Coffin-Siri’s Syndrome. Life with a rare diagnosis.

I have a million very vulnerable posts in my draft box right now. Things that are personal and raw. About myself as a mother and a wife and a human being. But they are raw and it is scary to share the things sometimes.

But I am working on being intentional and forward in my writing. And this is basically an out loud journal….

I am One and Two’s step mother. This is fact. Plain and simple. Their father was a package deal. But what I don’t talk about is the history of these amazing young guys. Especially One. We went through a very drawn out and ugly custody dispute, I am still wary to talk much about that period of time. To be under a microscope and so worried about the well being and ultimately the safety of children.

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But One, who is eleven years old now, has an incredibly rare genetic disorder. So rare that he wasn’t clinically diagnosed until he was 3 and not genetically diagnosed until he was seven because there wasn’t the technology to find what gene was broken yet.

One was born in early 2005 and immediately there were issues. He wasn’t able to maintain his temperature, he wouldn’t open his eyes, he was “floppy” and he had a lot of difficulty with nursing/latching onto a bottle. Young parents, a doctor that ignored any concerns they brought up (instead telling them “all kids develop at different rates”), a mother that refused to see the obvious, a breakdown of relationship, lives lived in a state of chaos lead up to a delay in him getting evaluated. 2005 & 2006 were hard years, especially when my husband walked away from his first marriage.

One was diagnosed with global delays at 15 months of age. About the same time his father and I admitted that this thing we were feeling was real. They moved into my apartment and I became a care taker for One.

One received close to 30 hours a weeks of therapy for years. Occupational, Physical, Music, Vision, Speech, Eating, General and so many doctors visits to find out “what was wrong”.

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Then we finally got an appointment with a genetic specialist. Dr. Teresa Grebe. His toes are weird and that is finally what ended up clinching a genetic clinical diagnosis. Coffin Siris Syndrome.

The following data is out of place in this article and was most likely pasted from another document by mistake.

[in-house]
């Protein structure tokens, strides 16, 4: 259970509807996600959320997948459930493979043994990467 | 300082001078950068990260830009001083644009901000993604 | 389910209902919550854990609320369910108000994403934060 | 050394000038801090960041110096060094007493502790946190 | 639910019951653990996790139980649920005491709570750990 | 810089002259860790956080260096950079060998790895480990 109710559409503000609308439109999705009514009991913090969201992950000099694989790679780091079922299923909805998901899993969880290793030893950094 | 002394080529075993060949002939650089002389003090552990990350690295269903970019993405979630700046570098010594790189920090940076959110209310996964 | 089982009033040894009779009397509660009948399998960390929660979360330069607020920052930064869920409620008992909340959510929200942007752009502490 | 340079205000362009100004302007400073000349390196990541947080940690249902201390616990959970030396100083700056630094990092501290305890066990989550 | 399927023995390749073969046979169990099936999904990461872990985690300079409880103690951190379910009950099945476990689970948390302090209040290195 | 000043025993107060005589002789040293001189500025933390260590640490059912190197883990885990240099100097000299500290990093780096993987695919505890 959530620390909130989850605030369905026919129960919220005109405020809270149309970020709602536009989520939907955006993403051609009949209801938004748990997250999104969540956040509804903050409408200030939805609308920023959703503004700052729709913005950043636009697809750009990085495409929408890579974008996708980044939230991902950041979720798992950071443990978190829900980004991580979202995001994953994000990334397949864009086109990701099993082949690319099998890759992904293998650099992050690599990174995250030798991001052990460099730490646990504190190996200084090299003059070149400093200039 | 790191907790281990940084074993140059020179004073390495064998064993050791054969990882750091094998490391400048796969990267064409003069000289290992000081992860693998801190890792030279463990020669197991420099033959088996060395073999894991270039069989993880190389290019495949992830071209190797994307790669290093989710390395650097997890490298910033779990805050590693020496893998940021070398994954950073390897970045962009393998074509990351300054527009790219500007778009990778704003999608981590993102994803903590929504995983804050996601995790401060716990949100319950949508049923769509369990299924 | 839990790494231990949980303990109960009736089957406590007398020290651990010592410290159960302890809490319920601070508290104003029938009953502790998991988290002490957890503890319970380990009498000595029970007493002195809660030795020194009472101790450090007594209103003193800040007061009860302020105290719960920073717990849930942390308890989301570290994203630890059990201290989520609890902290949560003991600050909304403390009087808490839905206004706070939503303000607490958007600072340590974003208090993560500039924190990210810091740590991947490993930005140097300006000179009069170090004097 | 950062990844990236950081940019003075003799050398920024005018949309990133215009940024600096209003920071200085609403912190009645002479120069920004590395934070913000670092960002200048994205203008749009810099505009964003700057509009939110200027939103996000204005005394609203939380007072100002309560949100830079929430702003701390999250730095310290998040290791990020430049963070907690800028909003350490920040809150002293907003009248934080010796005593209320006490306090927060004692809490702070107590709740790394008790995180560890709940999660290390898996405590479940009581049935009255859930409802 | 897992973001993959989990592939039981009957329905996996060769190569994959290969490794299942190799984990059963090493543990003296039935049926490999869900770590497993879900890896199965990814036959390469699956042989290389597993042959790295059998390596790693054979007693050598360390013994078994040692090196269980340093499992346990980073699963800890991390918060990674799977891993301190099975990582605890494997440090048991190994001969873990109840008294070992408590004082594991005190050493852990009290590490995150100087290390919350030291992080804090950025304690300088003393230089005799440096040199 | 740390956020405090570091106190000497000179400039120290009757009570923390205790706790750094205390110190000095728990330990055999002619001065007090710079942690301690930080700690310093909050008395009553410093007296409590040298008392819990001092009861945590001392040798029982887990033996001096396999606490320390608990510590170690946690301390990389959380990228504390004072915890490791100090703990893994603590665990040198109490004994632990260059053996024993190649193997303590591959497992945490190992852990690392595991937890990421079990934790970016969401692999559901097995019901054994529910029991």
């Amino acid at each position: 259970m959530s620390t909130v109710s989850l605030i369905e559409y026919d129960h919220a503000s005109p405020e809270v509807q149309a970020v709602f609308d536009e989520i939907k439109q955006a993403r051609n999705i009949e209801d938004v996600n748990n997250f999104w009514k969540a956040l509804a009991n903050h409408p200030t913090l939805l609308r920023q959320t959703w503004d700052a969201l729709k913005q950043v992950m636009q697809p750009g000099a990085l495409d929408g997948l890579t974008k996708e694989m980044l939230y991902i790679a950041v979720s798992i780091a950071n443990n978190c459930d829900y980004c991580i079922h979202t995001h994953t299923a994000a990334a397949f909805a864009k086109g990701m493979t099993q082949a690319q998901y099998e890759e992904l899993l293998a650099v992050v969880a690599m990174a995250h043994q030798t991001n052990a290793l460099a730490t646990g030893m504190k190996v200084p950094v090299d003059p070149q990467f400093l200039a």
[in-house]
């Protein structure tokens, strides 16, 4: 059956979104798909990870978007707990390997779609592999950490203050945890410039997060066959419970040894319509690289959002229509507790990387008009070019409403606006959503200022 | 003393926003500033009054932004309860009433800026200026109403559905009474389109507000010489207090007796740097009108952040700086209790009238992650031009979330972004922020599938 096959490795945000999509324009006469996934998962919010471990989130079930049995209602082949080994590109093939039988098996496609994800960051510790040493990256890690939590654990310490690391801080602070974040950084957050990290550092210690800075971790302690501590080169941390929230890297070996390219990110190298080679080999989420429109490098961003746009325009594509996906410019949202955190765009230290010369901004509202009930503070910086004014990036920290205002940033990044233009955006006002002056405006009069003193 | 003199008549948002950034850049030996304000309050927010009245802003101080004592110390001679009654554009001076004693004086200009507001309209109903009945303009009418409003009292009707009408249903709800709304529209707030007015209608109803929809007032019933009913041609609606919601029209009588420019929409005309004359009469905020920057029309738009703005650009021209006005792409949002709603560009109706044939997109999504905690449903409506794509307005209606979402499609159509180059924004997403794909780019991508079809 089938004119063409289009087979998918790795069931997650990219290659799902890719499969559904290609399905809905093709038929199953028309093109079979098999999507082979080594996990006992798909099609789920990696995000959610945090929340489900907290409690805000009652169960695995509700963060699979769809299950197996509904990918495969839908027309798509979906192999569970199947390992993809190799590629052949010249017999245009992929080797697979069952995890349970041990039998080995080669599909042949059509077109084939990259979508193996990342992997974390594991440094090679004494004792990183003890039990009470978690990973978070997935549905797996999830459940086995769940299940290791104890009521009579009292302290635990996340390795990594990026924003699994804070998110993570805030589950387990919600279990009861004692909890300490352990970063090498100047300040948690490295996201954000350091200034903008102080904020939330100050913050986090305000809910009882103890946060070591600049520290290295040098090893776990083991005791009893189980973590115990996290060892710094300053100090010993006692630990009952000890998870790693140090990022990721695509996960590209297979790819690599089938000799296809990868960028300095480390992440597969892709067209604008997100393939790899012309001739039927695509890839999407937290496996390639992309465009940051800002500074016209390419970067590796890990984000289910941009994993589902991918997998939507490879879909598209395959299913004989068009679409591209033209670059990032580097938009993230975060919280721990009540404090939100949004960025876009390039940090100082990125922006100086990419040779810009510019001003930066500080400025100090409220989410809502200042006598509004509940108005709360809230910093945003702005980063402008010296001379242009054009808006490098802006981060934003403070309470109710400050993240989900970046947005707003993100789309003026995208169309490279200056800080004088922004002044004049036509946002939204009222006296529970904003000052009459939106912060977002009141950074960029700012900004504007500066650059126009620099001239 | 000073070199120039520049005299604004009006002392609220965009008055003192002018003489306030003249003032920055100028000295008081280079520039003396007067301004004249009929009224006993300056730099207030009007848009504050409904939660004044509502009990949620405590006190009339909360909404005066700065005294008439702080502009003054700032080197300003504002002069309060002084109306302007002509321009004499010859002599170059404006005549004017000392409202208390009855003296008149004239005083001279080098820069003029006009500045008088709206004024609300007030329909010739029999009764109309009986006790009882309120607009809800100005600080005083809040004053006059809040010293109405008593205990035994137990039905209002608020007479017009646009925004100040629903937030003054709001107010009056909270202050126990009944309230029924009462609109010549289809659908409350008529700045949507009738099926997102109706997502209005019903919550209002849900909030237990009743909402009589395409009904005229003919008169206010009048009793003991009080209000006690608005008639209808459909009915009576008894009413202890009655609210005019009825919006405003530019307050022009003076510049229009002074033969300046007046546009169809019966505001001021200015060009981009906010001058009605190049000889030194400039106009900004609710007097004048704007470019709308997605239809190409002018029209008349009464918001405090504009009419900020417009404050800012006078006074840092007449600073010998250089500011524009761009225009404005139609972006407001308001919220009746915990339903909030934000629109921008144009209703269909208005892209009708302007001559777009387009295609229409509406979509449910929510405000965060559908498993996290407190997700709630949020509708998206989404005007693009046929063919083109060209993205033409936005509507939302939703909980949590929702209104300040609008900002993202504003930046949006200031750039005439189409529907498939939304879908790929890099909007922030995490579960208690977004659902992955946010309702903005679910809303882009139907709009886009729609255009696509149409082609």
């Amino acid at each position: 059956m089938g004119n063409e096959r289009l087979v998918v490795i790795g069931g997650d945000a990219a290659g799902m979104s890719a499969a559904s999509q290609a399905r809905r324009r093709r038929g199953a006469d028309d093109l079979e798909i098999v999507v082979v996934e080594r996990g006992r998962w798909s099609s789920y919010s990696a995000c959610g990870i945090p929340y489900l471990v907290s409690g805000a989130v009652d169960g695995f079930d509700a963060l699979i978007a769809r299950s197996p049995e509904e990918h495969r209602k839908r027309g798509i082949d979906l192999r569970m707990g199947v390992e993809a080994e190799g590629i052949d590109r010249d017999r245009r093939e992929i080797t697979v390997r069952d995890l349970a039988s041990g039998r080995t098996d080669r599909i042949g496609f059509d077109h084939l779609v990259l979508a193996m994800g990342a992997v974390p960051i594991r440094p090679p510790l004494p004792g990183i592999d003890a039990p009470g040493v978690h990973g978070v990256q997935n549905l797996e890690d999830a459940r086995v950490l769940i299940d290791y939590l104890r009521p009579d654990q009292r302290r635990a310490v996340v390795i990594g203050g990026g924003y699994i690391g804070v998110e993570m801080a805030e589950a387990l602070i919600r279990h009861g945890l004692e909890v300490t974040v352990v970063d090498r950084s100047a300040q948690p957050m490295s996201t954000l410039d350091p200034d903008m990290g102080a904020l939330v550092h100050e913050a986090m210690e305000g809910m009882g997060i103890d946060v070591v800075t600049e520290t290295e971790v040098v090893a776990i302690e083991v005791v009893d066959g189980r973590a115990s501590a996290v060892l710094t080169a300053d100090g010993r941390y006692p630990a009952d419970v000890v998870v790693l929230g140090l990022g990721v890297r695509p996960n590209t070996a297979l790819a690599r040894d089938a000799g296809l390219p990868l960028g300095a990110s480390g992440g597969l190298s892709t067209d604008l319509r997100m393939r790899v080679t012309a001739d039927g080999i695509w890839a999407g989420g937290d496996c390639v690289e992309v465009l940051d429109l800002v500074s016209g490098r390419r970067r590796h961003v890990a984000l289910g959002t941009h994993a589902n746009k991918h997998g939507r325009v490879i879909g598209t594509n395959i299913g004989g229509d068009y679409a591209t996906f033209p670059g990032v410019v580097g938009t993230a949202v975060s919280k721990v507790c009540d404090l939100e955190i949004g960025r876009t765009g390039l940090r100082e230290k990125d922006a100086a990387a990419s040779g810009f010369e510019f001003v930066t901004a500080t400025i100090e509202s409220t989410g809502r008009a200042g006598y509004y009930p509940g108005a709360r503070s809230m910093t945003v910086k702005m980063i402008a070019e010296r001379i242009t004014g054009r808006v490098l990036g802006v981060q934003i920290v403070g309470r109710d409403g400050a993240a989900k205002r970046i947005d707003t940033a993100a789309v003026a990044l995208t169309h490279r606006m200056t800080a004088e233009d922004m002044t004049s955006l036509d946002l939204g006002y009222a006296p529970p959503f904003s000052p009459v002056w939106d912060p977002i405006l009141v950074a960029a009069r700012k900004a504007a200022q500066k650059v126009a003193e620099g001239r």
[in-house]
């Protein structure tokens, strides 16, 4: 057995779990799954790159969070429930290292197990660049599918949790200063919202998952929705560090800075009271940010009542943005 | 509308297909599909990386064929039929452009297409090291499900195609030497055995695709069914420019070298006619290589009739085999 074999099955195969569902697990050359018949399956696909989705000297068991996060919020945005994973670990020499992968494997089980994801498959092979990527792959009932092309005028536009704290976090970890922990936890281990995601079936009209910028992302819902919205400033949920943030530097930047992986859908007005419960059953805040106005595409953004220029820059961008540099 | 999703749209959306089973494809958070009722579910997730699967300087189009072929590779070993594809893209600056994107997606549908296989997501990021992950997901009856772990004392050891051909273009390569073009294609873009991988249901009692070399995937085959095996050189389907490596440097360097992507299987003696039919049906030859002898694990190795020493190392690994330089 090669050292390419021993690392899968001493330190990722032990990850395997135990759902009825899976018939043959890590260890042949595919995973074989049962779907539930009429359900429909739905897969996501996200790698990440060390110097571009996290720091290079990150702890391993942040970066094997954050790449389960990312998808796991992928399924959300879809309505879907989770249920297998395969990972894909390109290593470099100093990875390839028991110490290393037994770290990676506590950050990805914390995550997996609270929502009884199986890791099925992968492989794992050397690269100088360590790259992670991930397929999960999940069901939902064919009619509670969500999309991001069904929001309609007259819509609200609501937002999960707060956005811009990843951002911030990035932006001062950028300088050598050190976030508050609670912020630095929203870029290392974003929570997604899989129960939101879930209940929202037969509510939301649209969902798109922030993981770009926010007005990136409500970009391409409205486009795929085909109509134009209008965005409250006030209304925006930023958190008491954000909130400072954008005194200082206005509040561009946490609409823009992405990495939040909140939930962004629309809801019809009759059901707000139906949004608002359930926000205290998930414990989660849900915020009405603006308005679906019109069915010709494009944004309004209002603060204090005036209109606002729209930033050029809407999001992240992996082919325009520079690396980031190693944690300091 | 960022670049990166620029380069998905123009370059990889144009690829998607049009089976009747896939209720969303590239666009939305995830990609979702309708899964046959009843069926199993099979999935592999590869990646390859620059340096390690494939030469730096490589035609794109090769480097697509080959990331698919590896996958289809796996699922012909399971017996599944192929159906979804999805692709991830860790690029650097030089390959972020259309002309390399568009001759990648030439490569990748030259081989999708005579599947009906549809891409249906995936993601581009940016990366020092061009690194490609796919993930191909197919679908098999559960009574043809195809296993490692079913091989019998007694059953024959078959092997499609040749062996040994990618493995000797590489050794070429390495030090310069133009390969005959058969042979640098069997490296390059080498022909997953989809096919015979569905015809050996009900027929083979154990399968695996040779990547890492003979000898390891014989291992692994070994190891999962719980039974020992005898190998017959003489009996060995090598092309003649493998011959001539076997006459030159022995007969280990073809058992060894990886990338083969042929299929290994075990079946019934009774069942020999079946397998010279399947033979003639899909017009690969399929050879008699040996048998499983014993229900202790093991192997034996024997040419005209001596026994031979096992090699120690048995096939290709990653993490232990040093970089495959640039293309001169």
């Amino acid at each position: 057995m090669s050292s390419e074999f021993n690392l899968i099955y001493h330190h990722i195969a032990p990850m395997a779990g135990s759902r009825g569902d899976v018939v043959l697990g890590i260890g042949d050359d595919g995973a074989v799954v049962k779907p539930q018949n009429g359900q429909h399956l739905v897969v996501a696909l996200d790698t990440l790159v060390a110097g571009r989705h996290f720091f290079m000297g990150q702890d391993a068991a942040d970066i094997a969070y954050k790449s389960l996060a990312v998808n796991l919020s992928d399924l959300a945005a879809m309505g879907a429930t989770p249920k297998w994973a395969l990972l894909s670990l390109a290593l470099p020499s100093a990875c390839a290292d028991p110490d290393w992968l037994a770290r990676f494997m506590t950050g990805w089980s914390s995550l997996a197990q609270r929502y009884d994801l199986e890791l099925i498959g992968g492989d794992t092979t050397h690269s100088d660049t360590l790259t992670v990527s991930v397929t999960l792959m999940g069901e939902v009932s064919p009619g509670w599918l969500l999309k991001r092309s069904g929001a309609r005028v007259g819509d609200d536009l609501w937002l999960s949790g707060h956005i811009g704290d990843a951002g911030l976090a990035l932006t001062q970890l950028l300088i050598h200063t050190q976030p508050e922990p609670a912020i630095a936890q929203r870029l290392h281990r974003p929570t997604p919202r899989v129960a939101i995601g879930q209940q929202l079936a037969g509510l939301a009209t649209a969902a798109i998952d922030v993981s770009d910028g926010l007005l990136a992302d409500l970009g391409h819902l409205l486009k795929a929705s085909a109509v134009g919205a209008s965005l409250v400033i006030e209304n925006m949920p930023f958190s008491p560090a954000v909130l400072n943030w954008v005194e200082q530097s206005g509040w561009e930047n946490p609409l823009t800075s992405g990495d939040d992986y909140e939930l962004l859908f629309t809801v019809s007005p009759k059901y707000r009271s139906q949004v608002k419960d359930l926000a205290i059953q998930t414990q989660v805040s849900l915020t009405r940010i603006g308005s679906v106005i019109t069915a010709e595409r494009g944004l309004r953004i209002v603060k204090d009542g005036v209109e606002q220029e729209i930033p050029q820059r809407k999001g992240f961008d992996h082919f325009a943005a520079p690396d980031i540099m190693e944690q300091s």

We had never ever heard of it and there was literally one half of a column in a medical journal  about it. We were told that there were less than 78 confirmed cases IN THE ENTIRE WORLD. We were told best case scenario: he would live to his early teens. We were told worse case scenario: he will pass before he turns 9. Either way it would likely be a respiratory issue that shortens his life.

One has proven every doctor wrong. Before we couldn’t find a support group or even families that are struggling with similar issues. We have found an amazing community through Facebook, which transcends distances and languages. Just knowing that there are adults with this syndrome like the incredibly talented, sweet and funny Emily (check out her instagram). There is also the heartbreak when a family losses a child.  However, knowing that there are other families out there that “get it” is more than any information a text book or a doctor could provide.

We are constantly dealing with doctors that say things like “Well, I have never heard of that.”. It is so incredibly rare. We know so much more now.  We know that even within Coffin-Siris Syndrome different genes are effected and how a doctor “labels” a syndrome is different. These are the multitude of gene variations that present clinically as CSS ARID1BSMARCA4SMARCB1ARID1APHF6SMARCE1SOX11SMARCA2. One has the ARID1B mutation.

One is a little different. But he is a whole lot of awesome. How our family is effect is an every day thing. He has apraxia, Cortical-Visual Impairment, Hypo-Thyroidism, Cognitive Delays, and he will always have difficulties. He is literally the most literal person I have ever known. He loves cars (and the owners manual to any car he can get his hands on). He loves his family. He loves to play tag. He is the hardest working person, even simple task that we take for granted are a struggle for him. He sees the world in a way that has helped me be a more positive person. He gave his father a reason to grow up.

I could not imagine a world without One in it, smiling brightly.

 

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